I've recently come into an environment where a lot of databases logins do not have the enforce_password_policy flag enabled.
An upcoming audit is necessitating the verification of these logins' passwords.

I used the following query to obtain a list of logins and whether the flags are on or off.

    @@SERVERNAME as servername, 
    IS_SRVROLEMEMBER('sysadmin', name) as SYSADMIN,
    PWDCOMPARE(name, password_hash) as UsernameAsPassword
FROM sys.sql_logins

However, this doesn't tell me if the passwords actually adhere to the password policy, as the flag is only relevant when creating a user.

Is there a known way to test existing users for password policy compliance?
I have no access to the old passwords, and I would prefer a method that doesn't require them.

  • 1
    What Conference ? SQL Server days? BICC? Did a quick search, it seems that there is no native function that will quickly give you a result. It might be possible to use a third party tool. Commented Apr 15, 2015 at 13:15
  • SQL Server days. I've done some quick searches as well, and other than some tools that just do dictionary attacks using PWDCOMPARE() I haven't really found much, regardless thank you for the effort!
    – Reaces
    Commented Apr 15, 2015 at 13:35
  • You could validate the policy on the next login and force a reset for all the users who don't log in before the audit. Less user annoyance compared with reseting all the passwords. Commented Apr 15, 2015 at 15:31
  • @CodesInChaos How do you validate the policy during a login event? Commented Apr 15, 2015 at 15:34
  • 1
    I've blogged about this issue - and I encourage all of you to up-vote and comment on the Connect item. Commented Apr 20, 2015 at 20:24

3 Answers 3


This may not be popular among your users, but I believe the only way you can know for sure is to force a password change for every SQL login with CHECK_POLICY = ON. This will generate a set of ALTER LOGIN commands with blank passwords, you can update the query giving them all a common password or manually update each one with individual passwords - just make sure they meet your policy. Of course you need to be sure that the password policy is as complex as you expect, and that it is enabled (Control Panel > Administrative Tools > Local Security Policy > Account Policies > Password Policy > Password must meet complexity requirements).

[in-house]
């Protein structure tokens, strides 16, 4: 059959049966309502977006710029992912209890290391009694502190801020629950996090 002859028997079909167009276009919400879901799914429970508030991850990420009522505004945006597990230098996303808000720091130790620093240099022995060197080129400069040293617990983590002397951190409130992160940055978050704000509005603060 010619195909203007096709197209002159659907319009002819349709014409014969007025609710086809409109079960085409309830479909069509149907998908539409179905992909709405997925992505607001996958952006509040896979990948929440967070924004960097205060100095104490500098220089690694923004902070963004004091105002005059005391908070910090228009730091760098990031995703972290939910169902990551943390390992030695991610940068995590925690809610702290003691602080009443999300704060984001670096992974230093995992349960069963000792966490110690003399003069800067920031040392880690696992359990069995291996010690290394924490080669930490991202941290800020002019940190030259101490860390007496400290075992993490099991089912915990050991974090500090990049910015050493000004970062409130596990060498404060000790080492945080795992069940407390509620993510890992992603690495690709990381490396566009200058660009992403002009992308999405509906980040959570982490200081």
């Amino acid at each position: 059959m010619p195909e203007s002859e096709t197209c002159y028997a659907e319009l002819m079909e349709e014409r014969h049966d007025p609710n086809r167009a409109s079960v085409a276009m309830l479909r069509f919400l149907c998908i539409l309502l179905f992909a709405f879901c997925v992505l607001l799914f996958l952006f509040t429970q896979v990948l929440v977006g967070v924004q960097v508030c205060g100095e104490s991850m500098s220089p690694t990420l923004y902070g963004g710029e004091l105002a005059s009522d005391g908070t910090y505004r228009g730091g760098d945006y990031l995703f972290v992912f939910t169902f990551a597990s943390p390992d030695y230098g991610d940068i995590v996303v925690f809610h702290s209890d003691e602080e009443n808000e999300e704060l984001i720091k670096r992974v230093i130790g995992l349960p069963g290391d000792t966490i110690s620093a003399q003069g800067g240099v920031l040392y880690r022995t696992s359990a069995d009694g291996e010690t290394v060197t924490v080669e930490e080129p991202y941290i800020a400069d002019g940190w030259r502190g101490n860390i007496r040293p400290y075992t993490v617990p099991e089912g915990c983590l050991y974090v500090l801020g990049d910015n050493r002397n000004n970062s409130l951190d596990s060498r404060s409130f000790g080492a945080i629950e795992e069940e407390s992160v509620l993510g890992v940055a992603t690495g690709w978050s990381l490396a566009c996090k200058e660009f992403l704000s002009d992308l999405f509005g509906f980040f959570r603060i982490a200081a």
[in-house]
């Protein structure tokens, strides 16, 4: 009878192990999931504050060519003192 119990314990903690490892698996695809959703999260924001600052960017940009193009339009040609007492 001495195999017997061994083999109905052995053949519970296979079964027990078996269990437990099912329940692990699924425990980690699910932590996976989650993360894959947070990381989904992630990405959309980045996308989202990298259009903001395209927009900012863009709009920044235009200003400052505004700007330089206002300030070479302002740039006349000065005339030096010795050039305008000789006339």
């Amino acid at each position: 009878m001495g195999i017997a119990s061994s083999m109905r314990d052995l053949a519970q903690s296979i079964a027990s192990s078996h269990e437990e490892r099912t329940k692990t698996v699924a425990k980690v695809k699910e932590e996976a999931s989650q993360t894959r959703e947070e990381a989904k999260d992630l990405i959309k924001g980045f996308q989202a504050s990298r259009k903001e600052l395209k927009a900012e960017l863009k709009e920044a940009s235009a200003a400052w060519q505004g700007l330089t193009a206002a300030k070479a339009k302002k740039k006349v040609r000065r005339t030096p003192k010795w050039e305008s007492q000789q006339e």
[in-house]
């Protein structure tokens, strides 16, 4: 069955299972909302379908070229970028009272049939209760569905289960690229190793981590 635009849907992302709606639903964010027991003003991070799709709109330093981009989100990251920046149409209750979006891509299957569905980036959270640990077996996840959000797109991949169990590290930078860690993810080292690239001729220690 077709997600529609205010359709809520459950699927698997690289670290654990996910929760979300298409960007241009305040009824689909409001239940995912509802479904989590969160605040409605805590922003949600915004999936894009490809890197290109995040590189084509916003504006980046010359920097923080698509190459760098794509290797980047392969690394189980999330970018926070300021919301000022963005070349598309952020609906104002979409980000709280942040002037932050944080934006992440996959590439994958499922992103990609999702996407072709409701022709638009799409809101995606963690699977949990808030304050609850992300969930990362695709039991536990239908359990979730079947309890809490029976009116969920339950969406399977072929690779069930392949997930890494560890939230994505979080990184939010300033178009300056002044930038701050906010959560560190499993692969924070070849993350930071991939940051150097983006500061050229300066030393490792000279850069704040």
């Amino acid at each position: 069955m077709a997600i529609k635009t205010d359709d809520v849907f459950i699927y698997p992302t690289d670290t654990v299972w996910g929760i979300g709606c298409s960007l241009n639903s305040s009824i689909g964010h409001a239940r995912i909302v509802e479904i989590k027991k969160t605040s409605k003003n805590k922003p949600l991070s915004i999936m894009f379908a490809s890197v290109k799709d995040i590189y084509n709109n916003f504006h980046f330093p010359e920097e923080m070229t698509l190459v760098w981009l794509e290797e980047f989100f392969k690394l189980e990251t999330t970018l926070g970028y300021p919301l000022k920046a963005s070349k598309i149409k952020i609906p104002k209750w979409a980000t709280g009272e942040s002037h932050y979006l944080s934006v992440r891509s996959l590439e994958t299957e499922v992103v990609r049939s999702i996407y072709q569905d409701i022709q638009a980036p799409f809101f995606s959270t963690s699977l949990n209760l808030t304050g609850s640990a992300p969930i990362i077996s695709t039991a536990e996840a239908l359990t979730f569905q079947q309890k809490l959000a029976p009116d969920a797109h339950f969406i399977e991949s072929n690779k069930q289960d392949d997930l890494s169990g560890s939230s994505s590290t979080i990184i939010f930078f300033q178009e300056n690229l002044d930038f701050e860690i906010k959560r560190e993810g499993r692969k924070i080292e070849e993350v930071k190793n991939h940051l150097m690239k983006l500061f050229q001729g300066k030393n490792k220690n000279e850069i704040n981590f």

FROM sys.sql_logins 
  --WHERE is_policy_checked = 0;

Steve Jones wrote about this a while back. Note that - due to what I uncovered below - you can't rely on is_policy_checked = 1 to mean that the password actually meets your current policy, since the login could have been created with a hashed password (in which case the plain text password can't be checked) or while the local complexity policy was disabled (which still leads to is_policy_checked = 1).

Another approach I thought would work would be to try to create a copy of every login with their current password_hash and with CHECK_POLICY = ON, and make a note of every one that fails. However, this can not work - even with CHECK_POLICY = ON, it doesn't perform any validation of an already-hashed password. I'll include the code for posterity - but, by design, the policy simply can't be checked.

  CREATE LOGIN ' + QUOTENAME(N'copy_of_' + name) 
    + N' WITH PASSWORD = ' 
    + CONVERT(NVARCHAR(255), password_hash, 1)
  DROP LOGIN ' + QUOTENAME(N'copy_of_' + name) + ';
  IF ERROR_NUMBER() = 15118
    PRINT N''' + REPLACE(name, '''', '''''') 
      + N' was not complex enough.'';
FROM sys.sql_logins;

Personally, I think this is a bug. If the syntax allows me to create a login using a hashed password, and I can stipulate that that password must meet my complexity policy, it should generate an error or warning that the policy was not, in fact, checked.